...after 1992, Kenan published several excellent nonfiction books but no more fiction—until last month, when a new collection, If I Had Two Wings, appeared. I don’t know why Kenan didn’t write more ...The 10 stories in the new collection are as rich and provocative and funny as the ones that came before. And one story in particular caught my eye. It doesn’t seem autobiographical, exactly, but it does feature a narrator named Randall who came back to North Carolina from a life in New York publishing to launch a regional cooking magazine...Randall’s 200-year-old restored farmhouse turns out to have once been a stop on the Underground Railroad, and soon the man comes face to face with, yes, ghosts. Some are horrifying and some are mystifying and some are friendly, and though the haunting drives his boyfriend away, Randall takes it in stride. 'Do ghosts eat?' he wonders, and, just in case, he makes breakfast for two
As with Gloria Naylor’s Brewster Place and Edward P. Jones’ Washington D.C., Kenan’s fictions are linked, their Black communities complex and vibrant. More than one story features a character named Randall Kenan, and these have a narrative intensity and interiority like Bryan Washington’s Lot, coupled with the declarative and insistent tone of Celie’s later letters in Alice Walker’s The Color Purple. These are linked stories about Black and queer identity rooted in universal themes: memory and regret, release and sorrow, insistence and independence ... Use of repetition, chorus-like at the sentence-level, suggests that the author builds his work aloud like church leaders practice their sermons ... These stories are accomplished and polished. The use of sensory detail is astute, pulling readers into vibrant scenes ranging from megacity streets to an assisted-living home, from a flooded basement to an eighteenth-century barn’s walls. Kenan also successfully strikes a balance between fancy and finesse, arranging stories so that characters connect naturally and easily, which builds credibility and secures readers’ engagement. But what makes this collection remarkable is its wings ... Although some people in Tims Creek can fly (identifying them would spoil the wonder), in this collection the sense of being surrounded by winged creatures and the potential for transformation is more significant than any single character’s capacity.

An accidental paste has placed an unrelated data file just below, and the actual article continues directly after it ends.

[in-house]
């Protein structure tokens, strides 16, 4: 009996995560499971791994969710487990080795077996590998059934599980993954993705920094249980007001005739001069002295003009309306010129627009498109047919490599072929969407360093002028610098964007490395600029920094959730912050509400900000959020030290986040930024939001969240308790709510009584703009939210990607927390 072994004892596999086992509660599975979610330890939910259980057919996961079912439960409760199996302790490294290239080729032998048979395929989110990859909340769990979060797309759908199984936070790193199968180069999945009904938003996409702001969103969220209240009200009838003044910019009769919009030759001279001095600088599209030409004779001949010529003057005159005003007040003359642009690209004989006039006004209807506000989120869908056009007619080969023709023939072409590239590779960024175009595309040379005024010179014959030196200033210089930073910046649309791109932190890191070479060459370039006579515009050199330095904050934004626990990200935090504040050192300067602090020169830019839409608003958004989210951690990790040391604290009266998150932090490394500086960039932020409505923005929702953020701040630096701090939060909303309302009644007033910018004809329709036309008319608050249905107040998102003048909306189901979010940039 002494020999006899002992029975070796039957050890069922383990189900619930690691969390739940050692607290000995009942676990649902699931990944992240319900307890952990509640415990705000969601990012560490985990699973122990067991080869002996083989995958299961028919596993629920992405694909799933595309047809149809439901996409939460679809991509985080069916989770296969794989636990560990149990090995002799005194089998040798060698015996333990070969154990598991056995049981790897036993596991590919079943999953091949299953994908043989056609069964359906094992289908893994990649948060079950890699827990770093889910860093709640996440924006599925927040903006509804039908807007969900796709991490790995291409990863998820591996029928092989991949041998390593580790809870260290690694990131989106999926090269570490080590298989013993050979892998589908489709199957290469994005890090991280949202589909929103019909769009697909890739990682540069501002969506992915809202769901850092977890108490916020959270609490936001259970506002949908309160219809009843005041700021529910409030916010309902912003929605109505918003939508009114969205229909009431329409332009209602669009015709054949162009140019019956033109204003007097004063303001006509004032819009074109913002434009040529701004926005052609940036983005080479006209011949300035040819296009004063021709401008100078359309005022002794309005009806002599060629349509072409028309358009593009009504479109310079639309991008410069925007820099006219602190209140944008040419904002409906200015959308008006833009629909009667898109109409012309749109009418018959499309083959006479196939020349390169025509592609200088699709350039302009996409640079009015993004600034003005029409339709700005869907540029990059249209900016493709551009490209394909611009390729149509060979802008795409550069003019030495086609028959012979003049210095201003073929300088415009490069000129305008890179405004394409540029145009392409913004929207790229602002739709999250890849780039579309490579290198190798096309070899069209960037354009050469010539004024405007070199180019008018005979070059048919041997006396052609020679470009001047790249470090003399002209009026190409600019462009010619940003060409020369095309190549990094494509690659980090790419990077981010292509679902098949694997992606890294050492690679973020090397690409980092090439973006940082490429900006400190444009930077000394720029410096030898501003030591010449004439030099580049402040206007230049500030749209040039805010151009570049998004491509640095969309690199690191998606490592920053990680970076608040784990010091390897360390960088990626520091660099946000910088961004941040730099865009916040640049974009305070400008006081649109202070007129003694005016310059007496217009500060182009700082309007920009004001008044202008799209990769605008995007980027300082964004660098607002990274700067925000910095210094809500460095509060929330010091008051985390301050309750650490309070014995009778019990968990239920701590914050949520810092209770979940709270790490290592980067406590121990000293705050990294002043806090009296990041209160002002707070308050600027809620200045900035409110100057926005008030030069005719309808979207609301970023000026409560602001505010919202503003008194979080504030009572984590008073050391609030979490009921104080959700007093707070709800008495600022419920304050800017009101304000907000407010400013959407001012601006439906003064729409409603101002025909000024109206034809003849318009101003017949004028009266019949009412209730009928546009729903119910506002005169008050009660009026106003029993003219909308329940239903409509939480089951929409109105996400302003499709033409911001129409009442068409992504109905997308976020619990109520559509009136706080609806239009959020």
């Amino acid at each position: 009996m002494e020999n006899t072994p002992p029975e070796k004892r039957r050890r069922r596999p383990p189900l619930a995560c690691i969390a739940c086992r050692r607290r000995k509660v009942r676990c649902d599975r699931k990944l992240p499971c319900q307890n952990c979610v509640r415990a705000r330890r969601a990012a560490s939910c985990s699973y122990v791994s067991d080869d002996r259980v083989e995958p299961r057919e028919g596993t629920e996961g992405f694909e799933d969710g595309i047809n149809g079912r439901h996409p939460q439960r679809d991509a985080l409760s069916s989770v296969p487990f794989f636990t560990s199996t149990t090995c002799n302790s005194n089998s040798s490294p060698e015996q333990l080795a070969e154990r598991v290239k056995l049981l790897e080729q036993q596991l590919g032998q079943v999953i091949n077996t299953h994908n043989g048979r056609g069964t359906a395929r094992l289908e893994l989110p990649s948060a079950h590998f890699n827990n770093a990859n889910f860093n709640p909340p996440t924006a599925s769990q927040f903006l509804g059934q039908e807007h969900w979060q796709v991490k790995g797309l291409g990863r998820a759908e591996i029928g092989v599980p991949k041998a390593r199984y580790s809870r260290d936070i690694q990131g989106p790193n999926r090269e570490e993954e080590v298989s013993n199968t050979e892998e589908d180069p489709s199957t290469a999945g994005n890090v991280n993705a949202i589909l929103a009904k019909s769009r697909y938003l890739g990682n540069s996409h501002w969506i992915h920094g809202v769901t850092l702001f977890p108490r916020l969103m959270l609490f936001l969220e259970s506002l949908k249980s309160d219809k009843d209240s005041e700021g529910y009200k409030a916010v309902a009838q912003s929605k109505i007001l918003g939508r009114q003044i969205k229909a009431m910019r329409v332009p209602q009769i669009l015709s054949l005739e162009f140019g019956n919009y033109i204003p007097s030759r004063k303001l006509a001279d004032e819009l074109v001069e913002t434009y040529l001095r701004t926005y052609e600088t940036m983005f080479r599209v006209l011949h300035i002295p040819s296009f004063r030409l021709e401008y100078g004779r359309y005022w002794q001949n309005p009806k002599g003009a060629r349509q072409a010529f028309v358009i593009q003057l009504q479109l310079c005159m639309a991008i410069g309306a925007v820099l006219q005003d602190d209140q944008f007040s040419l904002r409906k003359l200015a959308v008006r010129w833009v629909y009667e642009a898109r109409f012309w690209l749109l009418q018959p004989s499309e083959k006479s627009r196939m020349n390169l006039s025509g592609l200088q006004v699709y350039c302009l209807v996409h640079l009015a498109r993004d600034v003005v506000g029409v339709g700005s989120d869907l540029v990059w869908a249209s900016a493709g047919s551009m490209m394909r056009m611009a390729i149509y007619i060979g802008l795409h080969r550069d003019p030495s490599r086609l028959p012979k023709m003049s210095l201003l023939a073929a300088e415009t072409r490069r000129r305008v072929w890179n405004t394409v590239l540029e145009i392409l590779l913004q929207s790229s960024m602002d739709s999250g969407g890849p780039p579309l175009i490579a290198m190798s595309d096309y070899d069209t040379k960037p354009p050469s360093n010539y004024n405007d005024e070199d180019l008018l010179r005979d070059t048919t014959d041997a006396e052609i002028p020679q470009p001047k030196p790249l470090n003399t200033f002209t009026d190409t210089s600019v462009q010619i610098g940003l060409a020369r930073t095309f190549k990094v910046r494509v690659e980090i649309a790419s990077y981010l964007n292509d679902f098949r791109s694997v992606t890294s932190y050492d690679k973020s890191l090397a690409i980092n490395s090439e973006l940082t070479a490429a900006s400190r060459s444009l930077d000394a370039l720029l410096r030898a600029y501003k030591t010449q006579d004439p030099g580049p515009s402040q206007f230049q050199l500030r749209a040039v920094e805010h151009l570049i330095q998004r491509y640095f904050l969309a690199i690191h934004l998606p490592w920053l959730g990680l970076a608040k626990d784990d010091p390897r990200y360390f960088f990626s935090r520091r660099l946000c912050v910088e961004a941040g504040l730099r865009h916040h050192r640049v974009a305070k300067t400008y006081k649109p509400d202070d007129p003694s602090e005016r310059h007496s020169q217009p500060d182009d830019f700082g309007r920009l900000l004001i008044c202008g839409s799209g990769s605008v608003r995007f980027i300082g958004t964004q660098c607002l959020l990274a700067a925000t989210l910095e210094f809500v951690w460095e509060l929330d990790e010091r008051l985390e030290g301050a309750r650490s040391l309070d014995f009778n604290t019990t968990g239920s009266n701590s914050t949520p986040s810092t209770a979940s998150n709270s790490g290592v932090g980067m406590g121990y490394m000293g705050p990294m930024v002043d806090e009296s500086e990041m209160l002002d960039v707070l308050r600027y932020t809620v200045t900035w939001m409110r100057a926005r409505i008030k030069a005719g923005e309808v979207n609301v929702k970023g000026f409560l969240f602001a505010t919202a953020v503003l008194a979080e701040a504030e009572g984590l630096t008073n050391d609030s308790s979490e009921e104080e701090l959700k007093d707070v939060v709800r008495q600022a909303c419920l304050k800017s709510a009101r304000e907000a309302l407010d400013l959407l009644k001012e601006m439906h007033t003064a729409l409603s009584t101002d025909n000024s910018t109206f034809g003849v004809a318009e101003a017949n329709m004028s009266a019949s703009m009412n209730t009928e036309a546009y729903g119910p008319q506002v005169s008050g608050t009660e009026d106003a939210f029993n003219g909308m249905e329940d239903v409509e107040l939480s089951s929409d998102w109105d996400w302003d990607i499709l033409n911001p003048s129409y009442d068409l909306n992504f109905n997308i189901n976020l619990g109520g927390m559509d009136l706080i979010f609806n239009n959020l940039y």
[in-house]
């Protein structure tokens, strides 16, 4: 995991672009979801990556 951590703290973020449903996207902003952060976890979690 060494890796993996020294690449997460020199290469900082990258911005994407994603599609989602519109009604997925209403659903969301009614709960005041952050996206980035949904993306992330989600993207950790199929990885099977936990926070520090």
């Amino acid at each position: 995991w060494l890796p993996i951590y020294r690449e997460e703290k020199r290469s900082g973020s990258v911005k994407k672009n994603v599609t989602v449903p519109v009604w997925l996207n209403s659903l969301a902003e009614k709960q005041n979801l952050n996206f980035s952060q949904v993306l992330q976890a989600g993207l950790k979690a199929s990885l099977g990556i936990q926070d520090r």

...Kenan's characters find the past rising up to meet them in even more gripping ways. They are haunted — by old romance, by actual ghosts, by knowledge, by burdens they never knew to name as such. They do not always achieve a full reckoning with these things ... Food has played a starring role in Kenan's previous work, and it shows up frequently and deliciously here ... While food is a constant in the book, the narratives themselves swerve and circle back masterfully through time, as if evoking the strange, circuitous pathways that memory often takes.